Best tripods

(Image credit: James Artaius / Digital Camera World)

05 In the pocket

We’re using a remote shutter release, the Canon Wireless Remote Control BR-E1, with a two-second timer so that it can be hidden in our shorts before the camera fires. If you don’t have a remote, you can use your camera’s self-timer.

(Image credit: James Artaius / Digital Camera World)

06 Xs and Os

We’re using masking tape to create marks for each position, so we know exactly where each player is going to stand (and ensures that there’s no overlap when we comp them all together later). And then it’s the fun part: shooting the individual frames for the image!

In the post (production)

(Image credit: James Artaius / Digital Camera World)

01 Best shots

Narrow down your favorite image of each character. Once you’ve selected your top shot from each position, open Photoshop and click File>Scripts>Load Files into Stack. Now select them and click OK, and they will all open in a single file with layers for each image.

(Image credit: James Artaius / Digital Camera World)

02 Layer masks

For each layer, use the Lasso tool to loosely trace around the character (don’t worry about being too precise at this stage), then create a layer mask by clicking the button in the Layers Panel. Once you’ve done this for all your layers, you will have rough cutouts of each character.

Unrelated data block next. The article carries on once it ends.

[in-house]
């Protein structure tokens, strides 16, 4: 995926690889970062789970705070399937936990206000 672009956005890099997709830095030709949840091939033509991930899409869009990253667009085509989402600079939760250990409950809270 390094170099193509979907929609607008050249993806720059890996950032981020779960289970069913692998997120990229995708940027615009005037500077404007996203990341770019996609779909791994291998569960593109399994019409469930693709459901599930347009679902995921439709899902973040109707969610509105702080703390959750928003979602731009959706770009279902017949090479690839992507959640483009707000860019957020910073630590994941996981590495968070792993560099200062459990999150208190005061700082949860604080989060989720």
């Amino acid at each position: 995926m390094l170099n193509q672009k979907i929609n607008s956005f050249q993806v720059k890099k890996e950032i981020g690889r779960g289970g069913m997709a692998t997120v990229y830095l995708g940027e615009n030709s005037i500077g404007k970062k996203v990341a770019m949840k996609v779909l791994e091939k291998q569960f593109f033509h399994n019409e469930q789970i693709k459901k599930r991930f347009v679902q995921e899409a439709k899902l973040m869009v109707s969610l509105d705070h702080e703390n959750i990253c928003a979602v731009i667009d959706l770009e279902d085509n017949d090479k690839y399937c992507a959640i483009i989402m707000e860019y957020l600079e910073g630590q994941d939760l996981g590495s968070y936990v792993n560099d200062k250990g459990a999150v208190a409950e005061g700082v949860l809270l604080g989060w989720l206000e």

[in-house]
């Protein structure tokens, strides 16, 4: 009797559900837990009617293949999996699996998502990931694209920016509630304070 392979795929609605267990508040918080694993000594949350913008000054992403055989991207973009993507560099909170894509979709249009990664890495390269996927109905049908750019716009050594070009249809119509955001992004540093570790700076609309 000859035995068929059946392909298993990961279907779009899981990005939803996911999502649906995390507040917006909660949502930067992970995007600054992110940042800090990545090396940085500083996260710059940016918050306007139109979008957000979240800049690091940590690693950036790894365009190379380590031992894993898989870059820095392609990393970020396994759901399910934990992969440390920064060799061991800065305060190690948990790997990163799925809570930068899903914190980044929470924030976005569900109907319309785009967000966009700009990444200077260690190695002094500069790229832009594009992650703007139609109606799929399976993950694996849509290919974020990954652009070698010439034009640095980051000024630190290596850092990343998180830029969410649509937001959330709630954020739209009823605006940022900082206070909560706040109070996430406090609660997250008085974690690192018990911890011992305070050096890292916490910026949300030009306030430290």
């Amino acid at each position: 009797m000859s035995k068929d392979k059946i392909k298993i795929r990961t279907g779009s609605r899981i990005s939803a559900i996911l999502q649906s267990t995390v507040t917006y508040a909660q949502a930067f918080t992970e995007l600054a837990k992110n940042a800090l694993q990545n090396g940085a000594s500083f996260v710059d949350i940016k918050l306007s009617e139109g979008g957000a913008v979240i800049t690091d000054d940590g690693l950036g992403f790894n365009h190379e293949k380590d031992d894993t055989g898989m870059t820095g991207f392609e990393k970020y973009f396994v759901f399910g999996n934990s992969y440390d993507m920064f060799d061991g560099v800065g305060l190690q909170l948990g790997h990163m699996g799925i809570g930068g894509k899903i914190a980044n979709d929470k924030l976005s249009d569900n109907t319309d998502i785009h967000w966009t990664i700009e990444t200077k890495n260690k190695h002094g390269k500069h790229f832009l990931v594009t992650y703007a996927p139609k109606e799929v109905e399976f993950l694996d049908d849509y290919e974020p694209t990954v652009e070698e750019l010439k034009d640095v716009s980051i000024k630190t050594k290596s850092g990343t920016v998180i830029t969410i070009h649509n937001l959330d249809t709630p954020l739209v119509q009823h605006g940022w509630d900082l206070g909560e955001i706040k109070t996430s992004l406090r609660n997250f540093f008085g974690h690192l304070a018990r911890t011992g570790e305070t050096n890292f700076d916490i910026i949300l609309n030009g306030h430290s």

(Image credit: James Artaius / Digital Camera World)

03 In the paint

From your cutouts, you will see where you need to mask more precisely to create a seamless scene. For each layer, click on the mask thumbnail and use the Brush tool to tidy up your masks – painting with black will hide the layer, while painting with white will reveal it.

(Image credit: James Artaius / Digital Camera World)

04 Buzzer beater

When all your masking is finished, simply flatten the image by clicking Layer>Flatten Image so that all your characters are on a single layer. Now’s the time to do any final edits – adjusting the levels, boosting the contrast, clarity and so on – before saving your image. And now you should have a game-winning shot! 

Read more: 

Best wide-angle lens in 2020: ultrawide zooms that get everything in the picture
The best photo editing software: image editors for novices through to pros
The best photo-editing laptops in 2020: top laptops for photographers

Thank you for reading 5 articles this month* Join now for unlimited access

Enjoy your first month for just £1 / $1 / €1

*Read 5 free articles per month without a subscription

Join now for unlimited access

Try first month for just £1 / $1 / €1

James Artaius

The editor of Digital Camera World, James has 21 years experience as a journalist and started working in the photographic industry in 2014 (as an assistant to Damian McGillicuddy, who succeeded David Bailey as Principal Photographer for Olympus). In this time he shot for clients like Aston Martin Racing, Elinchrom and L'Oréal, in addition to shooting campaigns and product testing for Olympus, and providing training for professionals. This has led him to being a go-to expert for camera and lens reviews, photo and lighting tutorials, as well as industry news, rumors